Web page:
“Never before has there been such a high uptake of virtual fitness supported by a new wave of training options,” says Pettit. “Gyms and fitness studios that have a balanced approach between onsite workouts and virtual workouts will be best placed to find the right mix for their members.” 

Smith says, “COVID-19 has been the ultimate disruptor that has forced fitness businesses to look at how they operate, what they offer and even why they operate.” He has found that technology has been the big hitter here, on both a business operational level and a member level.


When restrictions forced gyms and fitness studios into lockdown the industry turned to an online service delivery model literally overnight. Smith says, “technology has always been growing within the fitness space, both at an operational level, on the gym floors and within the studios, BUT it has now accelerated and the slowing linear growth has just seen the trending graph line shoot straight up!” With over 1,000 LES MILLS™ workouts available to download, many gyms have become Affiliate Partners for LES MILLS™ On Demand, driving subscribers up by the thousands. In addition to this, our Club Partners now also have the opportunity to live-stream LES MILLS workouts to their members, which is also proving another game-changer for those clubs.

National Fitness Manager, Genesis Health + Fitness, Coaching Zone and Home Fitness Network, Sam Merza says that they moved quickly when the COVID closure announcement came through. Over four days, a group of health and fitness experts across the business developed Home Fitness Network, an online health, fitness and wellness platform, to allow members to keep physically and mentally fit, from home.

“One of the offerings within Home Fitness Network, is live online group fitness sessions, hosted by our own fitness coaches and personal trainers,” he said. “Allowing our fitness professionals to continue to operate in a virtual environment really empowered them to keep doing what they love to do most.”

Powerliving Yoga Studio Manager in Sydney, Fiona Scicluna says that Powerliving have successfully taken their classes, workshops and teacher trainings online. “We now offer both in-studio classes, Livestream classes and yoga-on-demand via yogaholics, and our two 200hr teacher training programs can be taken either online or in person.”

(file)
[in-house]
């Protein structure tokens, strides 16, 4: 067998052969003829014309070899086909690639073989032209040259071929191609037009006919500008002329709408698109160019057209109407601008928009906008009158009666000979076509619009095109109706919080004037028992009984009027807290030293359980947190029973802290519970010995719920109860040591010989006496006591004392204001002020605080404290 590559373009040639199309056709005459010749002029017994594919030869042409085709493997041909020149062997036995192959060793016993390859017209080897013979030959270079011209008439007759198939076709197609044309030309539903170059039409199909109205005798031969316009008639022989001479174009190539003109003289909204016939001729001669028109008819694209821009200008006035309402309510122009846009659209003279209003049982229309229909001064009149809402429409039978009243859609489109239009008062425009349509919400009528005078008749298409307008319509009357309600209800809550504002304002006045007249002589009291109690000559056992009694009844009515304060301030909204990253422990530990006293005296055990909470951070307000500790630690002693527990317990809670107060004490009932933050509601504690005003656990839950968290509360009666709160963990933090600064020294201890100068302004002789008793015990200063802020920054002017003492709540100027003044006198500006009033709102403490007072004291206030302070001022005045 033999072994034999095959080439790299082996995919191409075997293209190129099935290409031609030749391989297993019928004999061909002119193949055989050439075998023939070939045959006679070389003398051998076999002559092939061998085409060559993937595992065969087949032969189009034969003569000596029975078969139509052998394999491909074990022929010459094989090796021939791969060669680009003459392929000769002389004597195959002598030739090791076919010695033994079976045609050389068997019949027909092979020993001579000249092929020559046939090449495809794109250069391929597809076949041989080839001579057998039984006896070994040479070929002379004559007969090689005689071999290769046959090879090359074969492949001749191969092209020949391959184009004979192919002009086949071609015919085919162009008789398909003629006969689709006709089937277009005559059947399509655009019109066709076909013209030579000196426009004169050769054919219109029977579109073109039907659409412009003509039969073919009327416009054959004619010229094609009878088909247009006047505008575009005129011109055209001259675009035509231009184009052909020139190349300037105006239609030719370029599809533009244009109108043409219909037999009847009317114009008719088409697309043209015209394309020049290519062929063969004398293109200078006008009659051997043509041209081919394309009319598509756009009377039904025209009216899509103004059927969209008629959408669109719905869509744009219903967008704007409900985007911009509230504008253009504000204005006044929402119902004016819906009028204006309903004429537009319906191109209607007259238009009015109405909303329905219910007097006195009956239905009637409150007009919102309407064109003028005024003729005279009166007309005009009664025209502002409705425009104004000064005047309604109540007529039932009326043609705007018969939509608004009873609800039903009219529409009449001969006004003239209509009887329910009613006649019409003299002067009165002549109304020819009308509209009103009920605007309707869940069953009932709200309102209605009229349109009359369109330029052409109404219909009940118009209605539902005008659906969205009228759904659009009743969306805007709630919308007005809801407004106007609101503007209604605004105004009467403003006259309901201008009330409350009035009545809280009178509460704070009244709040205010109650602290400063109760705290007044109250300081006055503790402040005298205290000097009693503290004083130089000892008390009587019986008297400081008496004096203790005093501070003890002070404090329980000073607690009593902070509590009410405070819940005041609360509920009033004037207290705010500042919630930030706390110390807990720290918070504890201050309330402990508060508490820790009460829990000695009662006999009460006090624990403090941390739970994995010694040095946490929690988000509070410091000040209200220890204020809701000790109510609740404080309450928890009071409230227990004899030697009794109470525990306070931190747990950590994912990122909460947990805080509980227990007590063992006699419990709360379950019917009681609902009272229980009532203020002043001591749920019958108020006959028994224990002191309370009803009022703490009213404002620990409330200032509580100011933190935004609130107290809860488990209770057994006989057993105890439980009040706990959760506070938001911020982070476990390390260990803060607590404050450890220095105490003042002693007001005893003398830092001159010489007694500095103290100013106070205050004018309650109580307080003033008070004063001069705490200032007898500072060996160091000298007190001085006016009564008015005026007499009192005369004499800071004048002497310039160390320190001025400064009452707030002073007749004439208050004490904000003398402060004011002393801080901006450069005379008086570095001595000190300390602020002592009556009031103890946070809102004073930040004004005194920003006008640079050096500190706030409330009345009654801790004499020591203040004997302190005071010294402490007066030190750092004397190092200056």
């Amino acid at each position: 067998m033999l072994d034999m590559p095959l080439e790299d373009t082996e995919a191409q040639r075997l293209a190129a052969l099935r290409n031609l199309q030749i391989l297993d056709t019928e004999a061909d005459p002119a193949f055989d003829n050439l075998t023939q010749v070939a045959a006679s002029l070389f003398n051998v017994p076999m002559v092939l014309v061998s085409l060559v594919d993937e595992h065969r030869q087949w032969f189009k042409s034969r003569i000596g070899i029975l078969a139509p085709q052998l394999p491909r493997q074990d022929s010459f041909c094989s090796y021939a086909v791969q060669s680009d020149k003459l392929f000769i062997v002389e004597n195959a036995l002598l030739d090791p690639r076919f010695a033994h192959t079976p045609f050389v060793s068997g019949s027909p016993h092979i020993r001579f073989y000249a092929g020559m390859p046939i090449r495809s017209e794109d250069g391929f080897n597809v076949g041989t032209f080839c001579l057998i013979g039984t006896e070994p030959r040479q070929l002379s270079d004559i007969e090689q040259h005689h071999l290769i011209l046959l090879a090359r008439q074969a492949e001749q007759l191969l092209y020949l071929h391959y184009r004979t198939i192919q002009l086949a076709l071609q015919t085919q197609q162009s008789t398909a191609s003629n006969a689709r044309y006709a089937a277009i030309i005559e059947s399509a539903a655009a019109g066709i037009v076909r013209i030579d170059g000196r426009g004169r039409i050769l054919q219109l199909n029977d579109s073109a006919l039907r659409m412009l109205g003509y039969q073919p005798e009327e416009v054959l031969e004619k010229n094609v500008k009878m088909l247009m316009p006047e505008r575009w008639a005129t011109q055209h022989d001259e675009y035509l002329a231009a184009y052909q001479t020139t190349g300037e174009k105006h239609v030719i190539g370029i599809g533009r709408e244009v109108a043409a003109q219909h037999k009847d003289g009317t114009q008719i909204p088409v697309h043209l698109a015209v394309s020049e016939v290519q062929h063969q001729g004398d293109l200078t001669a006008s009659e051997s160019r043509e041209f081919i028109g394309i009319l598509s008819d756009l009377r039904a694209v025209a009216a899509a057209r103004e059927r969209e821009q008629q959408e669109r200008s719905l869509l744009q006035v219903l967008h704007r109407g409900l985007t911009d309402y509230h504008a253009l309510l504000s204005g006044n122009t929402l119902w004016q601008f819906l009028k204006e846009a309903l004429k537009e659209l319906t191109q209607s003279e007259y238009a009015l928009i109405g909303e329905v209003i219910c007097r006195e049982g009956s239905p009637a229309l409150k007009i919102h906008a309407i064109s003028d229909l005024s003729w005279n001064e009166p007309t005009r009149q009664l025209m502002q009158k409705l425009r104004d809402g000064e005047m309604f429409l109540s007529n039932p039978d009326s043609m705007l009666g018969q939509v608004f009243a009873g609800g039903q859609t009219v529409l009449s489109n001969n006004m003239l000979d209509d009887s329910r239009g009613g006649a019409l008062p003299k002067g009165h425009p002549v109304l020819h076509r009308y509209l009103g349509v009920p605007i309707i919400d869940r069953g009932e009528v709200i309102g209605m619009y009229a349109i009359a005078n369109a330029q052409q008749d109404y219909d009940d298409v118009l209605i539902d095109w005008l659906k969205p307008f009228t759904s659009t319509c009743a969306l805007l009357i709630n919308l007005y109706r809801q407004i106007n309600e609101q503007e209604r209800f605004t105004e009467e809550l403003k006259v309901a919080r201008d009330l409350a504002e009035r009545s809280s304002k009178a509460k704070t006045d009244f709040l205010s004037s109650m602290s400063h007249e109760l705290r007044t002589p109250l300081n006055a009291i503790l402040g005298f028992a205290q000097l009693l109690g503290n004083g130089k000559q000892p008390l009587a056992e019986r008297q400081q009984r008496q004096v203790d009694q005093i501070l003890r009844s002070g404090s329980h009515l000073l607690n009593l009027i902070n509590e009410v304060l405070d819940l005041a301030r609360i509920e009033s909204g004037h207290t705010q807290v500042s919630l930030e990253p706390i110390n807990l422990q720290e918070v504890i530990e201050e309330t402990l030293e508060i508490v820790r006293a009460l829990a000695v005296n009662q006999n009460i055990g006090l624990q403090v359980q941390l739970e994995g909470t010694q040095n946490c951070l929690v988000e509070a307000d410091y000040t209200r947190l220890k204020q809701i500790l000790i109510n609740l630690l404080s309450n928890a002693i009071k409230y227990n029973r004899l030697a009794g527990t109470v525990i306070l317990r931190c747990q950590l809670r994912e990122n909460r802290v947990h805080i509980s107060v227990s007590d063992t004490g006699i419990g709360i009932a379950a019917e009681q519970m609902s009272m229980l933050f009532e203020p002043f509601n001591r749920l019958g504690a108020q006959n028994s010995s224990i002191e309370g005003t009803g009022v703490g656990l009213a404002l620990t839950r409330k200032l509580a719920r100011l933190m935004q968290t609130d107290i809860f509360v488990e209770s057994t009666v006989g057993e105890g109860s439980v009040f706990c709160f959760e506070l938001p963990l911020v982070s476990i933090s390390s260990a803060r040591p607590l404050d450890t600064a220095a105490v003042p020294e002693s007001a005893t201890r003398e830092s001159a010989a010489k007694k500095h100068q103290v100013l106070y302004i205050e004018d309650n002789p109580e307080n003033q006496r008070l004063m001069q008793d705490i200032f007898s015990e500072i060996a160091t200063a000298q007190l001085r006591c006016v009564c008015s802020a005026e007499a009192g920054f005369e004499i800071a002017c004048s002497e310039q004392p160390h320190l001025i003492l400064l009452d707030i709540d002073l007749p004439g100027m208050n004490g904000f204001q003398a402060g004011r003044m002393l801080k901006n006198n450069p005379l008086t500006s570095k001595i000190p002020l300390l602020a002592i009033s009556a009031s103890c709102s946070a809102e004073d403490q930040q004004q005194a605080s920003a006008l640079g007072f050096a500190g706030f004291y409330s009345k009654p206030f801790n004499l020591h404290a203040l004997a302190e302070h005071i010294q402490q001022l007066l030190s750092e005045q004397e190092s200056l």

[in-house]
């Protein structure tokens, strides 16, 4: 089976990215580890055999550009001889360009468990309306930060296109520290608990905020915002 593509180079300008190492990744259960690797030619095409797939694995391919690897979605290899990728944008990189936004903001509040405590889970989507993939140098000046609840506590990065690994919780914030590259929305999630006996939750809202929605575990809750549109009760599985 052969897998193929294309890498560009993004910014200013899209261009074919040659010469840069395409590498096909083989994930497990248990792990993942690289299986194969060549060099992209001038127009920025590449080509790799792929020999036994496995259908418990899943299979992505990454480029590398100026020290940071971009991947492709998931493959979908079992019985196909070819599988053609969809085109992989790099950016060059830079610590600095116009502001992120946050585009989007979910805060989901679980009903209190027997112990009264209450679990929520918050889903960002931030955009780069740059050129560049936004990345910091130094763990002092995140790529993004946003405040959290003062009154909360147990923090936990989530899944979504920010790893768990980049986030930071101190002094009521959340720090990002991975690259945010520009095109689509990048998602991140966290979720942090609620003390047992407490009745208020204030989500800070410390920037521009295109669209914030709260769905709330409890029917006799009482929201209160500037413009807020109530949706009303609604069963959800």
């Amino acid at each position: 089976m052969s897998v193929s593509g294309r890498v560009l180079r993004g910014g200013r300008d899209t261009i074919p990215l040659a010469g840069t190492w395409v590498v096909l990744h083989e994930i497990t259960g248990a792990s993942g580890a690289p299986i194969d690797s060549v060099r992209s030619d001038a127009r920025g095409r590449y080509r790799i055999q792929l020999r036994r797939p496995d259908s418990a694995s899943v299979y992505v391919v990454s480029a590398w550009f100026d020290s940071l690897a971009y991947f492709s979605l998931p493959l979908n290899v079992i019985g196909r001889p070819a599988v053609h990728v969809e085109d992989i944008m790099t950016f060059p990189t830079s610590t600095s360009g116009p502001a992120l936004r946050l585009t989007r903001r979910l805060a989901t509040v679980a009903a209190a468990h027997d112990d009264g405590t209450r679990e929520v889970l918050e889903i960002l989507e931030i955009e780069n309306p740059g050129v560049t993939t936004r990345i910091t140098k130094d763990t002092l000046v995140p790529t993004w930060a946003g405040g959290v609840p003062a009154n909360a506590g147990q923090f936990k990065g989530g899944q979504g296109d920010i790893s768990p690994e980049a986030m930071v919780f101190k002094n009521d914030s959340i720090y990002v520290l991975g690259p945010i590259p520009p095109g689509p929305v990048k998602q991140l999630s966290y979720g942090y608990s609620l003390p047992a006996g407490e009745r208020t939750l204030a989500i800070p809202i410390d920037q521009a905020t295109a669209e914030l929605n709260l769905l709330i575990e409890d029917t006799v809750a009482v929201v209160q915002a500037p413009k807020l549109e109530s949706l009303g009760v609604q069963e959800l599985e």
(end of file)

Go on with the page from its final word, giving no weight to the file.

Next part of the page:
She says that the online products have proven successful, with some students preferring the online service, whilst others loving the options. “With the changing circumstances across the globe, this has allowed our products to be more accessible to our students.” She admits that it’s been a huge learning curve, learning to connect with students digitally, whilst at the same time still offering an exceptional customer experience.

While gyms and fitness studios have been forced to transform the way they do business, so too have businesses delivering industry education. The Australian Institute of Fitness (The Institute), have had to temporarily alter their business model to incorporate virtual face-to-face industry education. Although challenging, they quickly transformed their educational material and launched a cutting-edge solution. “Our face-to-face students quickly needed to adapt to an online mode of learning and we were very appreciative of their understanding and support,” says Pettit. “The other major change was moving to a work from home model,” he adds. “It’s given us the opportunity to consider what the best combination of working from home versus on campus will be when restrictions fully ease.”

Like some gyms and fitness studios, The Institute have been able to swing to a full online business. “It has given us the opportunity to reassess our strategy and ensure we are offering a balanced mix of online and face-to-face education,” says Pettit. “We have also had the ability to engage our expert coaches on some special projects with less on-campus delivery.” During the lockdown The Institute and Network ran the ‘Upskill During Downtime’ campaign, and offered free online education to fitness professionals.



It’s been three months since Western Australian gyms opened their doors; but some businesses are still looking at fitness options in the instance there is another lockdown.
“There is a ‘new normal’ in place and the most common questions I’m getting from club owners and managers is in regards to virtual fitness,” explains Smith.  The technology-based in-gym offering uses a big screen and a platform that can be set to offer high quality pre-recorded, virtual classes where a new class can run every 30, 45 or 60 minutes. “The thinking is, that with physical distancing in place, more classes with less people and more often would be a way to combat another disruption, should it come at us again. The investment is small compared to being forced to shut completely.” 
Barge says, “It’s all about adapting and changing with the times and keeping that passionate energy up. So even though it is bleak for a lot of places right now, particularly in Victoria, there is a light at the end of the tunnel.” ®



  • Australian Institute of Fitness
  • 24/7 information
  • ClubIntel Report
  • The Peril Promise and Reality of the Pandemic for the Fitness


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Toni Krasicki  

A freelance health, fitness and travel writer with 30 years’ experience in the industry, Toni has a Bachelor’s degree in Human Movement Science and a Post Graduate Diploma in Health Promotion. Currently teaching aqua, Toni can be contacted at [email protected]